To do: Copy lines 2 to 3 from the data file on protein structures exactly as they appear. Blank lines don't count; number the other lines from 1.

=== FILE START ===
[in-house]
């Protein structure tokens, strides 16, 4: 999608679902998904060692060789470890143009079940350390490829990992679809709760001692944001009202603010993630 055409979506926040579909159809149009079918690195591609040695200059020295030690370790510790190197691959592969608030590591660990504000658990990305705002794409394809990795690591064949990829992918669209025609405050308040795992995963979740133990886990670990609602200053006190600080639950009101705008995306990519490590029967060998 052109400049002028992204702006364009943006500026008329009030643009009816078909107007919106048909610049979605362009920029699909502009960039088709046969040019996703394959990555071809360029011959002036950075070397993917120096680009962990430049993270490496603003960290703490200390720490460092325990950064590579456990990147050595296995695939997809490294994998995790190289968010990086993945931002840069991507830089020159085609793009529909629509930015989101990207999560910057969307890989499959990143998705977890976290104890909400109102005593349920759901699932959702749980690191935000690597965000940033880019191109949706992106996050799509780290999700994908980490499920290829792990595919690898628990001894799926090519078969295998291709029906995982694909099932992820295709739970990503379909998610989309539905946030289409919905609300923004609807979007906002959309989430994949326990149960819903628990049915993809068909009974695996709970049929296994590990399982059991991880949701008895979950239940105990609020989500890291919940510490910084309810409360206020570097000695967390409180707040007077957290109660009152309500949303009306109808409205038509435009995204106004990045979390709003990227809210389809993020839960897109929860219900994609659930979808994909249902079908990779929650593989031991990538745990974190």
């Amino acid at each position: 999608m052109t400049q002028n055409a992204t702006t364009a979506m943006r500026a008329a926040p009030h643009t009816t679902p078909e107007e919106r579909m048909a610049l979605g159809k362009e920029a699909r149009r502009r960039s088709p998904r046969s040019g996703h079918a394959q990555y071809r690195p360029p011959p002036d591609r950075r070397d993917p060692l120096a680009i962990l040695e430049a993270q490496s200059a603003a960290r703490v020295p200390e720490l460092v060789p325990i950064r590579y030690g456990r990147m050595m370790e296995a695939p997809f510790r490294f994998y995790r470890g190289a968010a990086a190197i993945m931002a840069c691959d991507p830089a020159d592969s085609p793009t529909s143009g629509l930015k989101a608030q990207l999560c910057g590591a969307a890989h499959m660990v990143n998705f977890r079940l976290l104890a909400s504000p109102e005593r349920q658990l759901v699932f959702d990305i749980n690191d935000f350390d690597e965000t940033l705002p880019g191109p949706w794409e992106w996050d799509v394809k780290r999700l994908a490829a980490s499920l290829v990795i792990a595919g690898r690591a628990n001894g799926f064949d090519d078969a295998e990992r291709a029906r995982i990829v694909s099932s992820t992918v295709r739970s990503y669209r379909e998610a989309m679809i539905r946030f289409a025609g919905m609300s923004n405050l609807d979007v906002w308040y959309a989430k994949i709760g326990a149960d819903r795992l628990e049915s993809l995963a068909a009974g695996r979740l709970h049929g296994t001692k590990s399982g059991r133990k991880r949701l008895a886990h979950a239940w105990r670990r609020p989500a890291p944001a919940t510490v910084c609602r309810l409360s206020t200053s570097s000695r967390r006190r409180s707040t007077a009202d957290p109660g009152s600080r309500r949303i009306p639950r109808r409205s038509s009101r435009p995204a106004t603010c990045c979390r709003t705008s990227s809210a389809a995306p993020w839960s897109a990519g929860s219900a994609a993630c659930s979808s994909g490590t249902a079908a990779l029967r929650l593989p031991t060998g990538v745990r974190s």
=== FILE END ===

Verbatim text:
């Protein structure tokens, strides 16, 4: 999608679902998904060692060789470890143009079940350390490829990992679809709760001692944001009202603010993630 055409979506926040579909159809149009079918690195591609040695200059020295030690370790510790190197691959592969608030590591660990504000658990990305705002794409394809990795690591064949990829992918669209025609405050308040795992995963979740133990886990670990609602200053006190600080639950009101705008995306990519490590029967060998 052109400049002028992204702006364009943006500026008329009030643009009816078909107007919106048909610049979605362009920029699909502009960039088709046969040019996703394959990555071809360029011959002036950075070397993917120096680009962990430049993270490496603003960290703490200390720490460092325990950064590579456990990147050595296995695939997809490294994998995790190289968010990086993945931002840069991507830089020159085609793009529909629509930015989101990207999560910057969307890989499959990143998705977890976290104890909400109102005593349920759901699932959702749980690191935000690597965000940033880019191109949706992106996050799509780290999700994908980490499920290829792990595919690898628990001894799926090519078969295998291709029906995982694909099932992820295709739970990503379909998610989309539905946030289409919905609300923004609807979007906002959309989430994949326990149960819903628990049915993809068909009974695996709970049929296994590990399982059991991880949701008895979950239940105990609020989500890291919940510490910084309810409360206020570097000695967390409180707040007077957290109660009152309500949303009306109808409205038509435009995204106004990045979390709003990227809210389809993020839960897109929860219900994609659930979808994909249902079908990779929650593989031991990538745990974190």
């Amino acid at each position: 999608m052109t400049q002028n055409a992204t702006t364009a979506m943006r500026a008329a926040p009030h643009t009816t679902p078909e107007e919106r579909m048909a610049l979605g159809k362009e920029a699909r149009r502009r960039s088709p998904r046969s040019g996703h079918a394959q990555y071809r690195p360029p011959p002036d591609r950075r070397d993917p060692l120096a680009i962990l040695e430049a993270q490496s200059a603003a960290r703490v020295p200390e720490l460092v060789p325990i950064r590579y030690g456990r990147m050595m370790e296995a695939p997809f510790r490294f994998y995790r470890g190289a968010a990086a190197i993945m931002a840069c691959d991507p830089a020159d592969s085609p793009t529909s143009g629509l930015k989101a608030q990207l999560c910057g590591a969307a890989h499959m660990v990143n998705f977890r079940l976290l104890a909400s504000p109102e005593r349920q658990l759901v699932f959702d990305i749980n690191d935000f350390d690597e965000t940033l705002p880019g191109p949706w794409e992106w996050d799509v394809k780290r999700l994908a490829a980490s499920l290829v990795i792990a595919g690898r690591a628990n001894g799926f064949d090519d078969a295998e990992r291709a029906r995982i990829v694909s099932s992820t992918v295709r739970s990503y669209r379909e998610a989309m679809i539905r946030f289409a025609g919905m609300s923004n405050l609807d979007v906002w308040y959309a989430k994949i709760g326990a149960d819903r795992l628990e049915s993809l995963a068909a009974g695996r979740l709970h049929g296994t001692k590990s399982g059991r133990k991880r949701l008895a886990h979950a239940w105990r670990r609020p989500a890291p944001a919940t510490v910084c609602r309810l409360s206020t200053s570097s000695r967390r006190r409180s707040t007077a009202d957290p109660g009152s600080r309500r949303i009306p639950r109808r409205s038509s009101r435009p995204a106004t603010c990045c979390r709003t705008s990227s809210a389809a995306p993020w839960s897109a990519g929860s219900a994609a993630c659930s979808s994909g490590t249902a079908a990779l029967r929650l593989p031991t060998g990538v745990r974190s």